Book review

Ma bibliothèque 1

Every once in a while I would like to present one of the many fascinating books that I have in my library. I have collected over the years the reference books that I want to re-read often and I fell upon this one by a miracle, in a second hand store, after having listened to the YouTube video of the same title (Inserted at the end) that very same week.

Gabor Maté

”When the Body Says No” by Dr. Gabor Maté is a simple and groud breaking account of the hidden effects of stress and self-abuse causing addictions, illness and premature death. Dr. Gabor Maté is a canadian medical doctor from Vancouver, of Jewish descent, who immigrated as an infant from Yuguslavia. He has worked with the drug addicts and alcoholics in the downtown East side of Vancouver and also has a special interest in children with ADD.

When the Body Says No 1

This book really confirms all my research and experience, both professionnal and personnal, on the consequences of stress on the physical body. It came out in 2003, but is relevant to this day. Conditions that were characterised as ”All in the head” then are still not treated with the accurate care.

He describes the state of co-depency very well. Where people kill themselves being good, helpful persons, and let themselves be used and abused by their addicted, demanding, manipulative or abusing loved ones. The accent of this book is not on the abusive persons but on the hidden price that we pay from neglecting our own needs and responding to rules imposed from the outside rather than values that spring from who we really are inside.

Including himself in these examples, Dr Maté paints a vivid portrait of the effects of stress, pain and trauma, subjected at a very young age, on individuals or their parents. The natural attachement needs of a young person causes such a child to neglect it’s own needs in order to respond to what they are told to do in order to please their care providers and stay alive. In the first 5 years of life, the survival instinct adapts very fast to what is expected of a youngster to remain loved and connected, therefore fed and protected.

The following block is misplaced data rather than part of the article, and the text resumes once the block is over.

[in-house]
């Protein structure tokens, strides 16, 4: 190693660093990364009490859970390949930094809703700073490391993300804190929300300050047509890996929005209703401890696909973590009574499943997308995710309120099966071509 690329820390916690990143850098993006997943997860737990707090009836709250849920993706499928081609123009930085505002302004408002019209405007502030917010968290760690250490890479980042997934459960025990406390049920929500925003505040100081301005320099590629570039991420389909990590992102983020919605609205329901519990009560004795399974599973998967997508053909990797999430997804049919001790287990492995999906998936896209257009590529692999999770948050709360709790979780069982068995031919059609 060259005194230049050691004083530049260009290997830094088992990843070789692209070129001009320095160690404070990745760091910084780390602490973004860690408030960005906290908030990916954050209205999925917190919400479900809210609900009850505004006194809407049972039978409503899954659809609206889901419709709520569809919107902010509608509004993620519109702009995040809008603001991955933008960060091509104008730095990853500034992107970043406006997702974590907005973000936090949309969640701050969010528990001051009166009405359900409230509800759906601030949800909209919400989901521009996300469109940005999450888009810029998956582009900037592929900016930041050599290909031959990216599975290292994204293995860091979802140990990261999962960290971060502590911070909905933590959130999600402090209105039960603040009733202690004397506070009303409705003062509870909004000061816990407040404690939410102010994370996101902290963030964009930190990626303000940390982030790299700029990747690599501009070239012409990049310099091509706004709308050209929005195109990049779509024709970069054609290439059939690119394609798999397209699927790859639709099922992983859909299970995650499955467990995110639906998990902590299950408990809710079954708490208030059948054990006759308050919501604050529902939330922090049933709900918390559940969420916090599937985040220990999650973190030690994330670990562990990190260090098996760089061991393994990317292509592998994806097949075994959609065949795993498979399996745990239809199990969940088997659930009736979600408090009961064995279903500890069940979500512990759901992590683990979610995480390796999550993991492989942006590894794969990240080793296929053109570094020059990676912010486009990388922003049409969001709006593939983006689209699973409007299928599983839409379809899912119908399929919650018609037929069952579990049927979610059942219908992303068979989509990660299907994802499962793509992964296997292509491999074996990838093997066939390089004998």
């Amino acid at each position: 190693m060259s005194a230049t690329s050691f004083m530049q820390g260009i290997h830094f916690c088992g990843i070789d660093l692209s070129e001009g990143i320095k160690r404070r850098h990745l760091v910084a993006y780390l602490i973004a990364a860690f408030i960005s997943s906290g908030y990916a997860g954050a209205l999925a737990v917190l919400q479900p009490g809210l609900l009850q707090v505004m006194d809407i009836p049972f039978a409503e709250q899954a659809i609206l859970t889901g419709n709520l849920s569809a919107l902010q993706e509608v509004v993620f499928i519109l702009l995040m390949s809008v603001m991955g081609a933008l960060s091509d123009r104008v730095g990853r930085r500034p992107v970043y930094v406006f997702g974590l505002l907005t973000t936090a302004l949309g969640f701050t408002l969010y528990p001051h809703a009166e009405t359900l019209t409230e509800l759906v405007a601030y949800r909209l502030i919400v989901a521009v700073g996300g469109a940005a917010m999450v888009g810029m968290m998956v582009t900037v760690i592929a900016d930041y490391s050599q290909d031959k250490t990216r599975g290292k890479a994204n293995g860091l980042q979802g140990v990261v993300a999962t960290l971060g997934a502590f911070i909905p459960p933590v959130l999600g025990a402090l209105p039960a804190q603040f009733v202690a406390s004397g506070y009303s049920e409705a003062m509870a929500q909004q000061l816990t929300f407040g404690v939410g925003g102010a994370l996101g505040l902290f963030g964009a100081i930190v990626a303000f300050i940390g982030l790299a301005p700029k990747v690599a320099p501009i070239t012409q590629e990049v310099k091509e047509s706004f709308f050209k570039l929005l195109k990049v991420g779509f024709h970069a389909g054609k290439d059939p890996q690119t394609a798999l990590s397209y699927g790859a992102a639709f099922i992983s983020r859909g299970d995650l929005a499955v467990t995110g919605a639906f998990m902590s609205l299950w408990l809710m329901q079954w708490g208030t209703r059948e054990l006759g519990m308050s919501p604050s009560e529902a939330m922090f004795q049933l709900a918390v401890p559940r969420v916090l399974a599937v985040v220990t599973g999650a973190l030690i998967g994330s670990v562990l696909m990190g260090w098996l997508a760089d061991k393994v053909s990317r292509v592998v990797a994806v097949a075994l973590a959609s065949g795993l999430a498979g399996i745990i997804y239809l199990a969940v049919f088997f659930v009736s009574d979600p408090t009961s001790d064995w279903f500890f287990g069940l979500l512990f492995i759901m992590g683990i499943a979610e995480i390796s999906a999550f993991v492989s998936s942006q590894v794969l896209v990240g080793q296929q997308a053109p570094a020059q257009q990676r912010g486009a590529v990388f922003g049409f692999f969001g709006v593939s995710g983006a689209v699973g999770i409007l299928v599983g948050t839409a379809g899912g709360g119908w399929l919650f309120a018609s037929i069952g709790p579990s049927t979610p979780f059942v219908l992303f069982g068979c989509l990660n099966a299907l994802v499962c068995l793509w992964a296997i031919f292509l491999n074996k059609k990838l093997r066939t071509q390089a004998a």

He writes that these outer-directed codes of conduct usually controll a person’s belief system long into adult life, albeit unconsciously and cause one to neglect their authentic inner promptings. The body and the instinctual protective mechanisms are well aware of that and rebel louder and louder until illness sets in. The modern plagues like cancer, Parkinson’s, addictions and auto-immune diseases like Scleroderma, MS or Lou Guerig’s (ALS) are particularily subject to these conditions.

The solution he tells us, though simple is difficult. Eventhough we can’t change our past history, we have the power to change our present beliefs and behaviour toward ourselves. We can learn to live an authentic life based on our own set of values, needs and emotionnal promptings.

I strongly suggest to every one to read this book, easily found in library or on-line. Here is a talk, containing exerts from this enlightening book, featuring Dr Maté himself.

Have a great day.

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